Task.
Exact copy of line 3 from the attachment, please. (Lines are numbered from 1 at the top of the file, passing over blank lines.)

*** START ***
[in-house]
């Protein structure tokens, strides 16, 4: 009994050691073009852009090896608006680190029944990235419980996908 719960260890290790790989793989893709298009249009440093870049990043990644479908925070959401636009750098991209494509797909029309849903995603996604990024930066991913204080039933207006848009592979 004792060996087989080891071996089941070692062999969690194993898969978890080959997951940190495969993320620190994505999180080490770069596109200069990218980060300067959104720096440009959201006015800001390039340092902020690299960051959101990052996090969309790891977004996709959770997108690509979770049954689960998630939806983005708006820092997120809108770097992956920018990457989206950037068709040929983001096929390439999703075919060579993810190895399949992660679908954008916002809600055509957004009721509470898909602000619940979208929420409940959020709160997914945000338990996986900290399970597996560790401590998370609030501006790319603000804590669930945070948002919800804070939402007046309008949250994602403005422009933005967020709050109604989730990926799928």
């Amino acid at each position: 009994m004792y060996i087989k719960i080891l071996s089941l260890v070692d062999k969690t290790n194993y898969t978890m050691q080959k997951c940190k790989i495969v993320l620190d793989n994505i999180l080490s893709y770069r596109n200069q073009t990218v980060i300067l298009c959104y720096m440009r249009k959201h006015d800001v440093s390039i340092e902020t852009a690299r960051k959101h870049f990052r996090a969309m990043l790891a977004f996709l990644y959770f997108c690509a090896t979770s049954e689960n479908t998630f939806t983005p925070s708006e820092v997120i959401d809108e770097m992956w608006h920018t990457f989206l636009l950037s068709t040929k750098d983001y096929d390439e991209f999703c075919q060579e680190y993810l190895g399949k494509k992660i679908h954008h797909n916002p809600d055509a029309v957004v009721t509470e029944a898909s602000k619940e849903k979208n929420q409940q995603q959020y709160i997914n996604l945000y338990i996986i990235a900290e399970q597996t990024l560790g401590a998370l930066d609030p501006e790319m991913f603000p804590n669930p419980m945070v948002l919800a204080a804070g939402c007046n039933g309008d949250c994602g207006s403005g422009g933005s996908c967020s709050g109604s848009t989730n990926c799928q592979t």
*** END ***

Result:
């Amino acid at each position: 009994m004792y060996i087989k719960i080891l071996s089941l260890v070692d062999k969690t290790n194993y898969t978890m050691q080959k997951c940190k790989i495969v993320l620190d793989n994505i999180l080490s893709y770069r596109n200069q073009t990218v980060i300067l298009c959104y720096m440009r249009k959201h006015d800001v440093s390039i340092e902020t852009a690299r960051k959101h870049f990052r996090a969309m990043l790891a977004f996709l990644y959770f997108c690509a090896t979770s049954e689960n479908t998630f939806t983005p925070s708006e820092v997120i959401d809108e770097m992956w608006h920018t990457f989206l636009l950037s068709t040929k750098d983001y096929d390439e991209f999703c075919q060579e680190y993810l190895g399949k494509k992660i679908h954008h797909n916002p809600d055509a029309v957004v009721t509470e029944a898909s602000k619940e849903k979208n929420q409940q995603q959020y709160i997914n996604l945000y338990i996986i990235a900290e399970q597996t990024l560790g401590a998370l930066d609030p501006e790319m991913f603000p804590n669930p419980m945070v948002l919800a204080a804070g939402c007046n039933g309008d949250c994602g207006s403005g422009g933005s996908c967020s709050g109604s848009t989730n990926c799928q592979t």